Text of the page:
Home Security Computer Rombertik Gets Attention as New Hard Drive and Windows MBR Attacking Malware

Rombertik Gets Attention as New Hard Drive and Windows MBR Attacking Malware

Rombertik malware: hacker cracking source code

There has been a recent game going on between the authors of malware and the white hat security that has officially went into the next level due to a new, and extremely aggressive malware system that does not try to obfuscate the operation of itself. It begins by aggressively scanning for clues that others may be monitoring for actions, if it happens to detect that it is operating within a Virtual Machine, the Rombertik malware will attempt to go off the grid and begin to overwrite the master boot record that is saved on the local hard drive.

Rombertik seems to be armed with an anti-bugging feature, as Cisco Systems has pointed out in their analysis of this new malware. It seems that it happens to be common for malware to contain an anti-bugging, anti-analysis, and anti-virtualization type features. The most sophisticated attacks do not go after their main target at first. The payload is delayed for a certain amount of time in order to determine if the system is in a real machine or in a sandbox.

Smart threat

The truth is that Rombertik actually has a lot of information that was created in order to make it look real. Cisco has estimated at least 97% of the whole packaged files are devoted just to functions and images that are never actually used by the malware itself.

Rombertik piechart: unnecessary data
Image courtesy of Cisco’s Talos Security Intelligence

Once it is fully up and running, then it will begin writing 960 million random bytes to the memory. This isn’t a useful function, but it helps to make sure that any type of application that may be attempting to trace the activity that is being done by the malware would be completely flooded by over 100 GB of log files.

If an analysis tool wanted to log all of that, it would take over 25 minutes just to write it to a hard drive, and this causes a big complication for any type of analysis. What makes Rombertik really stand out is the fact that it can overwrite MBR or even encrypt files if it has detected any type of tampering. There are other malware families that use a tampering detection, but it is just for execution of an exit.

Rombertik battles MBR

How does it actually complete this task? It makes a certain invalid function where it calls to look for certain errors. It is basically searching for an error that a VM would suppress. Once it has figured out that it isn’t in a sandbox, it will begin to unpack itself. The code is just unpacking various jumps, unneeded bloat, and functions.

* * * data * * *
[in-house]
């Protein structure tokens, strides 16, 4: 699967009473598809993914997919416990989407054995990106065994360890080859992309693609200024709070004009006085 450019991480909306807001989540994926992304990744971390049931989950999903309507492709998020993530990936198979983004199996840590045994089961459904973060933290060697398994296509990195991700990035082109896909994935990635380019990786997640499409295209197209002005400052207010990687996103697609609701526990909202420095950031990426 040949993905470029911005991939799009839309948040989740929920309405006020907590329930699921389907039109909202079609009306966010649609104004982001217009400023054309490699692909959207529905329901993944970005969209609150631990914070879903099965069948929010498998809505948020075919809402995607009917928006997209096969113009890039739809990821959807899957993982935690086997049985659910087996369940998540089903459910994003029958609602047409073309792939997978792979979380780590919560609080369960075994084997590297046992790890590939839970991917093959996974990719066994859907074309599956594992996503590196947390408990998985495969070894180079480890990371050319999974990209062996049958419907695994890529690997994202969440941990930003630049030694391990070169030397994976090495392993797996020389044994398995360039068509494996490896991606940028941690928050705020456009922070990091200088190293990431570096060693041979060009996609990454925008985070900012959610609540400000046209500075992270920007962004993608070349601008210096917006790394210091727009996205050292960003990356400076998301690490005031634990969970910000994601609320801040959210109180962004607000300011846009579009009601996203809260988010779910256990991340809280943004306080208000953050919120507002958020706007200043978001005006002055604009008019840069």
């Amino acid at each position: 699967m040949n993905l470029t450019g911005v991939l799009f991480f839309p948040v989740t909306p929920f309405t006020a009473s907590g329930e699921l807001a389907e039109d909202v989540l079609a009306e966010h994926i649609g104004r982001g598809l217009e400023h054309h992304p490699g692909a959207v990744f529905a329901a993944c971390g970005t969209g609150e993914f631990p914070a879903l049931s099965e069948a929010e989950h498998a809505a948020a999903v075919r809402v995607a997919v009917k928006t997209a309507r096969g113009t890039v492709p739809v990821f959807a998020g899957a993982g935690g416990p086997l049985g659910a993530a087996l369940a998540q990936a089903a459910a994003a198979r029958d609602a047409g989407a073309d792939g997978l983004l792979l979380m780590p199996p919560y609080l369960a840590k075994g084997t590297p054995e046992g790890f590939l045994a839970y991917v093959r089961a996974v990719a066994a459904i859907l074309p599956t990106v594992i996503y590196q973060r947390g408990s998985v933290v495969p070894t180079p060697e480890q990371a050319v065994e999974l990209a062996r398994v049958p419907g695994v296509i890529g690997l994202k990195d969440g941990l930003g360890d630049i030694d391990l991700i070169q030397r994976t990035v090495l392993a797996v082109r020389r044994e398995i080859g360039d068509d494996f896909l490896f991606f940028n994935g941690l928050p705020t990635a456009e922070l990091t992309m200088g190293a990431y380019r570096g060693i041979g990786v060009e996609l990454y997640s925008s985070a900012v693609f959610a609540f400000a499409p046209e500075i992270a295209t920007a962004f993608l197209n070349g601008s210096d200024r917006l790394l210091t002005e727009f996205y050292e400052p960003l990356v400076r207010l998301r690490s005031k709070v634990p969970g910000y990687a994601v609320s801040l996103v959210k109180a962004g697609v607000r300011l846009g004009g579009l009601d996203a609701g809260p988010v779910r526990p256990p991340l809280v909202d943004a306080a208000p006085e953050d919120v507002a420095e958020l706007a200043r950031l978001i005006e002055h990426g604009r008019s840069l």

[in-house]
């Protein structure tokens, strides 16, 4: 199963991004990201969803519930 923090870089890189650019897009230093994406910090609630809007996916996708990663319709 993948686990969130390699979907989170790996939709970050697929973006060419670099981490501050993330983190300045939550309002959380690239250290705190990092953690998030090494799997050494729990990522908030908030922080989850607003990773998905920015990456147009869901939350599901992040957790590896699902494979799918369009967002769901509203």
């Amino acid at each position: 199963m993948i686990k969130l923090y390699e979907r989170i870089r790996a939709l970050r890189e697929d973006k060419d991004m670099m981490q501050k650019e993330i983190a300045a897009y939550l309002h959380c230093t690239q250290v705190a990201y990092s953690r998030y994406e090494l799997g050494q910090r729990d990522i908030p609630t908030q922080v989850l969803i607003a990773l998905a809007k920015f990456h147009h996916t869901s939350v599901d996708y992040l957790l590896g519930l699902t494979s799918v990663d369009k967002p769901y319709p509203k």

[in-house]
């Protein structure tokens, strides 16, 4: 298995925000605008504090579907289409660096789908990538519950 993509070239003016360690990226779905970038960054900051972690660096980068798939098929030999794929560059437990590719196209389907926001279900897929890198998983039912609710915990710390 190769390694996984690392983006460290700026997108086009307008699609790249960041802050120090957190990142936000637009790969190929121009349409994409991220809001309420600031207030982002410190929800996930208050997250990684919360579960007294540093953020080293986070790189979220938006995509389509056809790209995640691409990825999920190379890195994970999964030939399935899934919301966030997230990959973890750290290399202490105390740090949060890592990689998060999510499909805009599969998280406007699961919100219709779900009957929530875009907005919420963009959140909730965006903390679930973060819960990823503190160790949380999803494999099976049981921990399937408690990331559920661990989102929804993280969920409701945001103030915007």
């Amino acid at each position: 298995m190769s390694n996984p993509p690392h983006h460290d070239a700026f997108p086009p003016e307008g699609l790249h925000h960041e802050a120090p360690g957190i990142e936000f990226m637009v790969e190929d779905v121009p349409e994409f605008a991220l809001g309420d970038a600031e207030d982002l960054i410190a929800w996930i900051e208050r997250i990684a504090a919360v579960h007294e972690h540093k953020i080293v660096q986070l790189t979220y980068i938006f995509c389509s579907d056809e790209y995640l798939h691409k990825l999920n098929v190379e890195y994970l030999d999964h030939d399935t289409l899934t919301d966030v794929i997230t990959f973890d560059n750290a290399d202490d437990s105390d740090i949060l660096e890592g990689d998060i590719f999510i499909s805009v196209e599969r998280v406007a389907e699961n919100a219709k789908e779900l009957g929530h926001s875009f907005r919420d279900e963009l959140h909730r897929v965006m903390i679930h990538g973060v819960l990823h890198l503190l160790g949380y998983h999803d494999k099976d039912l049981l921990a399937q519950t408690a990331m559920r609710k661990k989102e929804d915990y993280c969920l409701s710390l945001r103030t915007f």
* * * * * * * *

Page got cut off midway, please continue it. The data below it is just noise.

At the end of this whole process, it begins to compute a 32-bit hash that compares it to an unpacked sample, and if it learns that it is in a VM, it will begin to declare war on your Master Boot Record or MBR. If it’s unable to overwrite your MBR, it will begin encrypting all of the files that are in the settings\administrator and C:\Documents folders using a RC4 key. If it is able to get to the MBR, it will overwrite the partition data with null bytes, which makes it hard to ever restore the drive.

Here’s the infographic showing the whole process:

Rombertik malware: how it works, infographic
Image courtesy of Cisco’s Talos Security Intelligence

Rombertik uses various layers of obfuscation, which uses a lot of garbage code. Cisco stated that the Rombertik sample is only 28 kb, but the packed version is 1264 kb. The file is made to look real by including 8,000 different functions and 75 images that are never used.

Normally malware would sleep which causes the sandbox to time out before the malware wakes up and begins doing its thing. This causes sandboxes to get better at detecting them and responding when any malware has been sleeping for long amounts of time.

Rombertik does the same thing, but it does it without ever sleeping.

Who is Rombertik’s father?

Rombertik is being spread through phishing and spam messages, which should make everyone a little more vigilant when it comes to opening unknown emails. So it is showing classic elements of a classic malware. The poorly written initial phishing attempt, and the bog standard data capture from your browsing session, as well as first class anti-detection methods that pack a heck of a punch if it is found out.

The creators of Rombertik have went through a lot of trouble to be sure that the virus will arrive to the right target and perform what it is meant to do. This is the type of stuff that you would expect to see from people in National Security, either our own or someone else’s.

Although, no one is really talking about government initiative for Rombertik. It is more worrying to know that a trojan this complex was created by state actors, but these type of techniques are becoming more common and it seems to be getting worse.